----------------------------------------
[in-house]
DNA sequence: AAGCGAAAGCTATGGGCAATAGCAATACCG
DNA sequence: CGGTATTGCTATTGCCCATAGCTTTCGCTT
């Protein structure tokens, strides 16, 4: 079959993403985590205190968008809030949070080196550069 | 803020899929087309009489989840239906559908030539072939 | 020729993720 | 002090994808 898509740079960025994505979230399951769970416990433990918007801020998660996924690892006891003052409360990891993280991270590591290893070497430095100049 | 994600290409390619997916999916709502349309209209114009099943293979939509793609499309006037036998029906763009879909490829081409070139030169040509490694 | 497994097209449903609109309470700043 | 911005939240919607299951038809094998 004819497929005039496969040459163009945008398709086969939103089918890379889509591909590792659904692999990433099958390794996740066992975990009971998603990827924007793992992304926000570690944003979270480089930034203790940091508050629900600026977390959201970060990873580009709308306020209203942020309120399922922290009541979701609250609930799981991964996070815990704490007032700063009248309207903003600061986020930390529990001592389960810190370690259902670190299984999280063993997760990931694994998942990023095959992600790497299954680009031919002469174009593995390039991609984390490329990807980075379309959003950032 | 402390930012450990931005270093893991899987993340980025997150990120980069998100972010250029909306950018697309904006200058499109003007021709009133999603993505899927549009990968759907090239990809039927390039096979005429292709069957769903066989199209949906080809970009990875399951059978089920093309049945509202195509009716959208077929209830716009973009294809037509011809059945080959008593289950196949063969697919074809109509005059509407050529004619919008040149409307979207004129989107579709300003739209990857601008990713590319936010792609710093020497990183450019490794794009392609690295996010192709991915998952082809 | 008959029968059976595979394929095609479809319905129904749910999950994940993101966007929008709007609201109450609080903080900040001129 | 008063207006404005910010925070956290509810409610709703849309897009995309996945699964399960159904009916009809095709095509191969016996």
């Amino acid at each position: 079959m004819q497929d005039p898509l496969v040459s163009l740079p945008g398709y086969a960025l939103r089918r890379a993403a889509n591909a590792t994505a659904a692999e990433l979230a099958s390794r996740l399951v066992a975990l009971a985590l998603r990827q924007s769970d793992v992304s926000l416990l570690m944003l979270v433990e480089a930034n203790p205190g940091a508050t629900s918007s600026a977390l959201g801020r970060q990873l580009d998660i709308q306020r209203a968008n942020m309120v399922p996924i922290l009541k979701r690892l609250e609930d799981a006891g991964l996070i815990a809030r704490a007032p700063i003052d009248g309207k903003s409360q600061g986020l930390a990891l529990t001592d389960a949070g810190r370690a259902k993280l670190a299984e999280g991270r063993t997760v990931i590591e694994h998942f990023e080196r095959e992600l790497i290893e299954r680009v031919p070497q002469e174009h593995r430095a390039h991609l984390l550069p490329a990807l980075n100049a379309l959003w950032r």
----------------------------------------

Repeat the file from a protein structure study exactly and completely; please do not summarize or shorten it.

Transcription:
[in-house]
DNA sequence: AAGCGAAAGCTATGGGCAATAGCAATACCG
DNA sequence: CGGTATTGCTATTGCCCATAGCTTTCGCTT
């Protein structure tokens, strides 16, 4: 079959993403985590205190968008809030949070080196550069 | 803020899929087309009489989840239906559908030539072939 | 020729993720 | 002090994808 898509740079960025994505979230399951769970416990433990918007801020998660996924690892006891003052409360990891993280991270590591290893070497430095100049 | 994600290409390619997916999916709502349309209209114009099943293979939509793609499309006037036998029906763009879909490829081409070139030169040509490694 | 497994097209449903609109309470700043 | 911005939240919607299951038809094998 004819497929005039496969040459163009945008398709086969939103089918890379889509591909590792659904692999990433099958390794996740066992975990009971998603990827924007793992992304926000570690944003979270480089930034203790940091508050629900600026977390959201970060990873580009709308306020209203942020309120399922922290009541979701609250609930799981991964996070815990704490007032700063009248309207903003600061986020930390529990001592389960810190370690259902670190299984999280063993997760990931694994998942990023095959992600790497299954680009031919002469174009593995390039991609984390490329990807980075379309959003950032 | 402390930012450990931005270093893991899987993340980025997150990120980069998100972010250029909306950018697309904006200058499109003007021709009133999603993505899927549009990968759907090239990809039927390039096979005429292709069957769903066989199209949906080809970009990875399951059978089920093309049945509202195509009716959208077929209830716009973009294809037509011809059945080959008593289950196949063969697919074809109509005059509407050529004619919008040149409307979207004129989107579709300003739209990857601008990713590319936010792609710093020497990183450019490794794009392609690295996010192709991915998952082809 | 008959029968059976595979394929095609479809319905129904749910999950994940993101966007929008709007609201109450609080903080900040001129 | 008063207006404005910010925070956290509810409610709703849309897009995309996945699964399960159904009916009809095709095509191969016996």
């Amino acid at each position: 079959m004819q497929d005039p898509l496969v040459s163009l740079p945008g398709y086969a960025l939103r089918r890379a993403a889509n591909a590792t994505a659904a692999e990433l979230a099958s390794r996740l399951v066992a975990l009971a985590l998603r990827q924007s769970d793992v992304s926000l416990l570690m944003l979270v433990e480089a930034n203790p205190g940091a508050t629900s918007s600026a977390l959201g801020r970060q990873l580009d998660i709308q306020r209203a968008n942020m309120v399922p996924i922290l009541k979701r690892l609250e609930d799981a006891g991964l996070i815990a809030r704490a007032p700063i003052d009248g309207k903003s409360q600061g986020l930390a990891l529990t001592d389960a949070g810190r370690a259902k993280l670190a299984e999280g991270r063993t997760v990931i590591e694994h998942f990023e080196r095959e992600l790497i290893e299954r680009v031919p070497q002469e174009h593995r430095a390039h991609l984390l550069p490329a990807l980075n100049a379309l959003w950032r």